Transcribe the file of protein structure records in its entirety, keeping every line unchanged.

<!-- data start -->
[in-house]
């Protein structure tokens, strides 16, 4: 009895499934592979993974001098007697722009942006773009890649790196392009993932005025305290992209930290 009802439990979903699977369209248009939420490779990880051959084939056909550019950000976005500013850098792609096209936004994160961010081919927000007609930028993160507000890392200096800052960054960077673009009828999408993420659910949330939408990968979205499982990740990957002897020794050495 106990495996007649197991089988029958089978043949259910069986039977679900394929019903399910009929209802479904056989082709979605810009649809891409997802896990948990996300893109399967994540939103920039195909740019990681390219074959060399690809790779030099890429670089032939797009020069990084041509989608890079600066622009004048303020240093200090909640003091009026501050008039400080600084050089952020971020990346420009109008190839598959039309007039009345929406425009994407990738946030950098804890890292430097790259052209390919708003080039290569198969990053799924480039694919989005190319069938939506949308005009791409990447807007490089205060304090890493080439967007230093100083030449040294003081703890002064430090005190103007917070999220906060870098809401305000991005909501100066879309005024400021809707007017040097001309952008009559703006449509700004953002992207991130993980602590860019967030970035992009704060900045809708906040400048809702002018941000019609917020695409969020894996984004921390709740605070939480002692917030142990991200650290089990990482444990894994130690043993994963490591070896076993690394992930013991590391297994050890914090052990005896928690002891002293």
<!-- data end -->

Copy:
[in-house]
């Protein structure tokens, strides 16, 4: 009895499934592979993974001098007697722009942006773009890649790196392009993932005025305290992209930290 009802439990979903699977369209248009939420490779990880051959084939056909550019950000976005500013850098792609096209936004994160961010081919927000007609930028993160507000890392200096800052960054960077673009009828999408993420659910949330939408990968979205499982990740990957002897020794050495 106990495996007649197991089988029958089978043949259910069986039977679900394929019903399910009929209802479904056989082709979605810009649809891409997802896990948990996300893109399967994540939103920039195909740019990681390219074959060399690809790779030099890429670089032939797009020069990084041509989608890079600066622009004048303020240093200090909640003091009026501050008039400080600084050089952020971020990346420009109008190839598959039309007039009345929406425009994407990738946030950098804890890292430097790259052209390919708003080039290569198969990053799924480039694919989005190319069938939506949308005009791409990447807007490089205060304090890493080439967007230093100083030449040294003081703890002064430090005190103007917070999220906060870098809401305000991005909501100066879309005024400021809707007017040097001309952008009559703006449509700004953002992207991130993980602590860019967030970035992009704060900045809708906040400048809702002018941000019609917020695409969020894996984004921390709740605070939480002692917030142990991200650290089990990482444990894994130690043993994963490591070896076993690394992930013991590391297994050890914090052990005896928690002891002293």